East Tennessee State University Quillen College of Medicine Student Named Regional Coordinator of AAFP Family Medicine Interest Group

Monday, March 6, 2017

Leslie Champlin
American Academy of Family Physicians
(800) 274-2237, Ext. 6252

LEAWOOD, Kan. — Margaret Smith, a second-year medical student at the Quillen College of Medicine, has been named a regional coordinator for the American Academy of Family Physicians National Family Medicine Interest Group Network. As coordinator, Smith will serve as a consultant and resource for the FMIGs on medical school campuses in the 10 states that comprise Region 2 of the network—Wisconsin, Indiana, Illinois, Missouri, Iowa, Minnesota, North Dakota, South Dakota, Nebraska and Kansas.

The AAFP established the National FMIG Network to strengthen the on-campus organizations that focus on promoting family medicine as a career. The network is composed of campus faculty and student FMIG leaders, appointed regional coordinators, and an elected national coordinator. It is designed to foster communication among FMIGs across the country.

“Family Medicine Interest Groups are an important part of our efforts to increase the number of students who choose family medicine as their specialty,” said John Meigs, Jr., MD, president of the American Academy of Family Physicians. “They introduce students to the scope of family medicine, the expertise of family physicians, and the professional satisfaction of providing comprehensive care to an entire family over their lifetimes. As a regional coordinator, Margaret is vital to helping fellow medical students not only learn more about family medicine, but also about the opportunities out there for both service and leadership in their communities and their profession.”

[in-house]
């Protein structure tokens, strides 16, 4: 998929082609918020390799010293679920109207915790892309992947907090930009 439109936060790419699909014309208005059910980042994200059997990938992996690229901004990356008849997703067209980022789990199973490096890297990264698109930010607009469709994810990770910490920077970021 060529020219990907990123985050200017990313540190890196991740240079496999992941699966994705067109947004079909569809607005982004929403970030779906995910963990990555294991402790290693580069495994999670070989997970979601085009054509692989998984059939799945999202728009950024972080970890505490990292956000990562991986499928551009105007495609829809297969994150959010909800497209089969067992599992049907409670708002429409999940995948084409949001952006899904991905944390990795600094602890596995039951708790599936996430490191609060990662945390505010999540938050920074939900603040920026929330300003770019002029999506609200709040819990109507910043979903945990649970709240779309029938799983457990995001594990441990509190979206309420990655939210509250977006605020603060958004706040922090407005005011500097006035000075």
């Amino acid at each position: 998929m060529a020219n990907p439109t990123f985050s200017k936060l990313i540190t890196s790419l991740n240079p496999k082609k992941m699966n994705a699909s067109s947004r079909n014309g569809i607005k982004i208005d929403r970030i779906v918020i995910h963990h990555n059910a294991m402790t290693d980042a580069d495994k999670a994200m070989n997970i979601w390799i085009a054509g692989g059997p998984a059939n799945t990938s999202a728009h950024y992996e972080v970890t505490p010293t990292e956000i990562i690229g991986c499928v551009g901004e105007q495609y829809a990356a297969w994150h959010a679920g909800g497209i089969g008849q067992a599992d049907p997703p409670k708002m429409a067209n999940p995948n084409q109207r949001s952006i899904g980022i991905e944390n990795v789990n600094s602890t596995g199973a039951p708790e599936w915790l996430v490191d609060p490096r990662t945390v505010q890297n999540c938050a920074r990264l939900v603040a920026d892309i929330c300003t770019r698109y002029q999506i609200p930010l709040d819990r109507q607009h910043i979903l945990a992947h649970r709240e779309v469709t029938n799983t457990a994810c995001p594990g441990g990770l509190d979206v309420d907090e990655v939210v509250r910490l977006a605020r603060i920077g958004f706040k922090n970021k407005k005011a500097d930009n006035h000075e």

As an FMIG regional coordinator, Smith provides a role model for fellow students at a time when demand for family physicians is growing.

Smith completed a Bachelor of Science degree in biochemistry with a minor in Spanish at the University of Tennessee at Knoxville. While in Knoxville, Smith worked as a student leader in many of the university’s community outreach programs. During a gap year, she participated in AmeriCorps at Open Door Family Medical Center, a community-based health center in Westchester County, New York. There, she created and implemented preventive health education programs for sixth grade students.

“I love that family medicine offers the opportunity to really be an advocate for patients, taking into consideration both the medical and non-medical influences on health and wellness,” Smith said. “Family medicine is also a unique opportunity to treat the whole patient in new and creative ways.”

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Founded in 1947, the AAFP represents 136,700 physicians and medical students nationwide. It is the largest medical society devoted solely to primary care. Family physicians conduct approximately one in five office visits -- that’s 192 million visits annually or 48 percent more than the next most visited medical specialty. Today, family physicians provide more care for America’s underserved and rural populations than any other medical specialty. Family medicine’s cornerstone is an ongoing, personal patient-physician relationship focused on integrated care.  To learn more about the specialty of family medicine, the AAFP's positions on issues and clinical care, and for downloadable multi-media highlighting family medicine, visit www.aafp.org/media. For information about health care, health conditions and wellness, please visit the AAFP’s award-winning consumer website, www.familydoctor.org(familydoctor.org).